The plumb-line question that emerged in this recent process was "Where does love lie?" The hundreds of half answers to the question emerged only in the groping,only in the process of feeling texture, assessing weight, listening for overtones, feeling the quickening, surrendering to love.

5. Empower trip

If the discerning heart is truly parental, so too is the heart that seeks the empowerment of the child. A parent exercises power, holds authority. So it should be. But parental power, I believe, should not be exercised simply for its own sake, not simply to continue its dominance.

Parental power seeks the empowerment of those over whom authority is exercised. A mother carries an infant, closely held, across a busy street because the infant cannot walk. A father clasps a toddler firmly by the hand as they cross because the toddler does not yet have the judgment or the motor control to cross safely by herself. A mother verbally instructs her 6-year-old in the procedures for safe conduct as they stand side by side and prepare together to cross the street. A father cautions his 10-year-old son to observe pedestrian safety as the child prepares to walk by himself to school.

A parent exercises power and authority-with appropriate firmness-not to retain power but so that the child might become empowered. Parents pass on their fund of wisdom not for the sake of preserving the wisdom itself, but to help the child flourish. Above all, parental empowerment consists of providing a child with a history, a story, an identity.

Most parents I know want their children to "be believers," to "have faith," to "live by a set of values," or to "know who they are." In part this "knowing who you are" comes from knowing one's unique family history-where your people come from, what they did, what they stood for.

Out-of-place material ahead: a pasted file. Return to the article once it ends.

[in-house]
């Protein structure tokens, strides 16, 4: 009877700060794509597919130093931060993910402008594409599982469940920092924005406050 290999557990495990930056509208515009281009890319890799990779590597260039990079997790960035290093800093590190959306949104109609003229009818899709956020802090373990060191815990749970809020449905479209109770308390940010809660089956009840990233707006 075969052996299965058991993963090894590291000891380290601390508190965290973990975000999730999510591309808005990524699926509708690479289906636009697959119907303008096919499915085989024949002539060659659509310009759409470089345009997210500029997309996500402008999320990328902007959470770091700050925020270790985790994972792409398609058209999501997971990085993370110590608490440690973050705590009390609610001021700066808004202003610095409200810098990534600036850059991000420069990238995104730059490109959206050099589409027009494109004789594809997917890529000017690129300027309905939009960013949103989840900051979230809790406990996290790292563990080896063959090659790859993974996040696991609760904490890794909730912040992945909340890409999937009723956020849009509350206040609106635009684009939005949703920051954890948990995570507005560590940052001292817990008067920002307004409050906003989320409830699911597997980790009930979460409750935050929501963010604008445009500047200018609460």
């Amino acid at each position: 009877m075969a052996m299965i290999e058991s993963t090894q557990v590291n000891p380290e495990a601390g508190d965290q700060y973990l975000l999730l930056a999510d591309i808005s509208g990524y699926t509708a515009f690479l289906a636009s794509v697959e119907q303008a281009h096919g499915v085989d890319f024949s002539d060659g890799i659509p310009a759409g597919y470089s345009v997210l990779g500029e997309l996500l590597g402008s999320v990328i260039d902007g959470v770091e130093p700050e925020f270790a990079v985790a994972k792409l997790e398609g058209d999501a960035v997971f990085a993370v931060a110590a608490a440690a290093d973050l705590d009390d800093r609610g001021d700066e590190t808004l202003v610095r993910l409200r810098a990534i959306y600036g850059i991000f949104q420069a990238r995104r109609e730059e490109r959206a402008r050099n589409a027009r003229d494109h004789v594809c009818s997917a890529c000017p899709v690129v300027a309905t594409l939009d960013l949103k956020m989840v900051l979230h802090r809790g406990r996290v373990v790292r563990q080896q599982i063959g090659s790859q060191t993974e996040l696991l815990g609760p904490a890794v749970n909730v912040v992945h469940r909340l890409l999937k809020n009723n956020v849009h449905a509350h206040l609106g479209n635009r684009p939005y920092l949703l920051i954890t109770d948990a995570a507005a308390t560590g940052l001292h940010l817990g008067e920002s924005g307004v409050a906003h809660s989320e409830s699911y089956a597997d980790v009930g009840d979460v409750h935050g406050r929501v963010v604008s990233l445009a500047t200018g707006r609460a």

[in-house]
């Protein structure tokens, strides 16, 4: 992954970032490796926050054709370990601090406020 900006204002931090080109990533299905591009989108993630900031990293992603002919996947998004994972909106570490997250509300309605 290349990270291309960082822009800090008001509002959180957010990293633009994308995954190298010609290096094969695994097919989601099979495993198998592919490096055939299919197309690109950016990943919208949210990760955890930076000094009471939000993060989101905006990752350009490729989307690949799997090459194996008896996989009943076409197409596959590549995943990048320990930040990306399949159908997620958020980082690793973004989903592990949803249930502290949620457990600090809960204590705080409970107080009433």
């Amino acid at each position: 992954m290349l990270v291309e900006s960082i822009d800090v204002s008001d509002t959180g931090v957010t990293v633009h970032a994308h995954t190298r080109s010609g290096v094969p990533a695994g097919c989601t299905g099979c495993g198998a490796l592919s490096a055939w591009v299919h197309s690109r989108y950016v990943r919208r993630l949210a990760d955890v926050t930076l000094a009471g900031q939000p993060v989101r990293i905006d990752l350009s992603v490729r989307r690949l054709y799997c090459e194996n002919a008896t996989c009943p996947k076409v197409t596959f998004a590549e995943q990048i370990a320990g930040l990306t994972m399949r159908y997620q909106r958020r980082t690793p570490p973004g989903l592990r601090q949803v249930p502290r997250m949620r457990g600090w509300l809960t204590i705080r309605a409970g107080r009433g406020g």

Whether your ancestors were Irish immigrants who worked as laborers when they came to the New World or they were from the literati of Latin America, whether your grandmother had a deep devotion to the rosary or worked so that women might have the vote, whether your uncle was a Jesuit priest or your nephew was healed of cancer through charismatic prayer-all of this is part of your story, part of knowing who you are.

Parents also pass on a deeper identity, a knowledge of themselves as beloved children of God. This they do by immersion in a community of faith that continues to tell the great, primal stories of our creation and redemption by God. They impart this identity by living faithfully themselves, witnessing to the depth of the faith they embrace, unleashing its truths in their lives.

This sort of empowerment-this giving children roots, a place to stand, astory-is essential. It is characteristic of parental love. The storyis told not to freeze it but so that it might continue to unfold, have new chapters, more character development, and live on in the next generation. It requires a heart that can straddle the line between past and future-gathering up the fund of sustaining wisdom, yet willing to let wisdom emerge in new forms. It's the heart of aparent, abundant with expansive, generative love. 

February 1985. My husband shows up with a letter our daughter has given him to address and send. This is during a time when, as part of our faith witness to social justice, we are observing a boycott of Campbell's Soup becauseo f a strike levied by workers in the tomato fields. The letter reads:

Dear Presidentof Campbell's Soup,

I like your soup, but my daddy refuses to buy me it because you do not pay your workers enough to eat. Please pay your workers enough so I can eat it. And so they can eat too.


Emily Frances

P.S. In the long run you will be paying yourself.

It was not the particulars ofthe letter or the cause alone that touches me but the fact that somewhere in my daughter's vision of what the world can be was a sense that there are alternatives to the way things are done. She stands in a lineage of people whose identity is shaped by principals of justice as well as by the status quo. In some way she knew thather world embraces the marginalized and the forgotten, that her actions, in fact the actions of us all, are intertwined in mysterious ways. That is most essentially who she is. This we have given her.